Not long afterward, it emerged that the House would need a do-over Wednesday after Democrats discovered that several provisions in the bill it passed violated Senate rules. The new vote, though, was regarded as a formality.

Many New Yorkers and residents of other high-income, high-tax states like New Jersey and Connecticut might see their taxes remain flat or even rise because of the way the bill is structured — which prompted a fierce debate on the House floor between two Empire State lawmakers, Queens Democrat Joe Crowley and upstate Republican Tom Reed.

In a fervent speech before the vote, Crowley called the tax bill a “scam” that will benefit the Trump family and corporate special interests. He shook his finger at the Republicans and asked how they could vote for the bill with a “clear conscience.”

“Is this bill going to make life better for cops, firefighters, nurses, truck drivers, students, veterans, teachers and shift workers? Hell no!” Crowley yelled.

Reed, who helped write the legislation as a member of the House Ways and Means Committee, rose to shoot down Crowley.

“All the people you referenced in the middle class, I say hell yes!” Reed said. “They are going to be helped by this bill.”

Crowley tried to interrupt, but Reed refused to yield the floor.

“It’s going to let them keep their money in their pocket that they earned,” Reed said.

Ryan dismissed multiple polls that show a majority of Americans opposes the bill.

“This is the greatest example of a promise being made and a promise being kept,” he said, predicting that “results are going to make this popular.”

The tax plan won’t affect returns covering the 2017 tax year.

Officials said taxpayers will start noticing changes next year when their paychecks are different because of new withholding rates.

The plan will double the standard deduction to $12,000 for single filers and around $24,000 for couples, while the top bracket drops from 39.6 percent to 37 percent.

A dozen House Republicans voted against the tax overhaul — eight of them from New York and New Jersey, where residents could be hardest hit by the $10,000 cap on deductions for state and local income, sales and property taxes.

Trump wants to judge immigrants by their English-speaking and job skills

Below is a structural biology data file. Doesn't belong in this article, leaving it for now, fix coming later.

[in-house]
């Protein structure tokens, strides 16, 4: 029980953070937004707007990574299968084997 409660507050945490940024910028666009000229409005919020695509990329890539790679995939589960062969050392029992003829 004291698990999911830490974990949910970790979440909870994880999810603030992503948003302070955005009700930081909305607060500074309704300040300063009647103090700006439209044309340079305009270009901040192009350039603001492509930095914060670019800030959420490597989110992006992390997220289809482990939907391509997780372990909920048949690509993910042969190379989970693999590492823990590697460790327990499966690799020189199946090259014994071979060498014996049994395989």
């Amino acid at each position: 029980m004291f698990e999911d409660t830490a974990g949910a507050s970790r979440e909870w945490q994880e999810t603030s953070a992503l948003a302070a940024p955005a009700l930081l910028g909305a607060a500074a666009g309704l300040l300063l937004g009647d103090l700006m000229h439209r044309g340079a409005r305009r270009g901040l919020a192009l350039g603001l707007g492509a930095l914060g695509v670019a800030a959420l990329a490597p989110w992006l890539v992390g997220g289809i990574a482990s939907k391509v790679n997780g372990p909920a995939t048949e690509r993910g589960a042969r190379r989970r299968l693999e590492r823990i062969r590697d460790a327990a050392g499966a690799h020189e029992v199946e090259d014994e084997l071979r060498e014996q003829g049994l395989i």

President Donald Trump endorsed an immigration bill that would cut legal immigration by 50 percent over the next decade and overhaul the current system to prevent “low-skilled” immigrants from entering the country.

Speaking from the White House’s Roosevelt Room on Wednesday, Trump called the RAISE Act the most “significant reform of our immigration system in half a century,” and said it would replace “our low-skill system with a new points system.”

Under the bill, green card applicants would earn “points” based on English skills, their ability to support themselves financially, job offers, and skill set. Trump argued that these tests would help working-class Americans who feel wage competition with low-skilled immigrants. The bill faces long odds: Eight Democrats in the Senate would have to vote “yes” for it to pass.

The plan’s authors, Republican Sens. Tom Cotton of Arkansas and David Perdue of Georgia, also cast their plan as a defense of working-class Americans.

“Only 1 in 15 out of a million new immigrants [each year] come here because of their job skills and their ability to succeed in this economy,” Cotton said, speaking at the presidential podium after Trump spoke. “For some people, they may think that’s a symbol of America’s virtue and generosity. I think it’s a symbol that we’re not committed to working-class Americans.”

Cotton’s embrace of Trump’s “America First” ethos was also an implicit rebuttal of the famous Emma Lazarus poem etched on the Statue of Liberty (“Give me your tired, your poor, your huddled masses yearning to breathe free”), which Democratic lawmakers have frequently quoted in the Trump era.

The proposed bill would also limit the number of refugees admitted to the United States to 50,000 per year. There are currently 22.5 million refugees worldwide, according to the United Nations Refugee Agency, and over half are under 18.

While the bill’s immediate chances of passage are slim, the president’s embrace of a plan to reduce legal immigration marks a dramatic shift from the immigration reform efforts of recent decades. President Ronald Reagan granted amnesty to millions of undocumented immigrants and George W. Bush attempted to pass a bipartisan immigration bill that would provide a path to citizenship to the estimated 12 million undocumented immigrants. A similar effort by Barack Obama in 2013 passed the Senate 68-32 with support from both parties before stalling out in the House.

In an interview with VICE News, Democratic Congressman Ted Lieu of California, who immigrated to America from Taiwan, voiced his opposition to the bill. “To restrict legal immigration will make America weaker,” Lieu said. “We never would have made it to this country if this bill had been law, because my parents weren’t financially stable nor did they speak English well.”

Sen. Lindsey Graham of South Carolina, a leading supporter of the Bush and Obama immigration reform efforts, came out against Trump’s proposal on Wednesday. He said he supported merit-based immigration but opposed the cutting of legal immigration levels. “I fear this proposal will not only hurt our agriculture, tourism, and service economy in South Carolina, it incentivizes more illegal immigration as positions go unfilled,” he said in a statement.

The bill is yet another sign of the more nativist approach to immigration that’s been steadily gaining ground on the right for the past decade. Its emergence helped fuel Trump’s candidacy as he took the most hard-line immigration stance in the 2016 Republican presidential primary.

“When Mexico sends its people, they’re not sending their best,” Trump said in the spring 2016 speech announcing his presidential bid. “They’re sending people that have lots of problems, and they’re bringing those problems [to] us. They’re bringing drugs. They’re bringing crime. They’re rapists. And some, I assume, are good people.”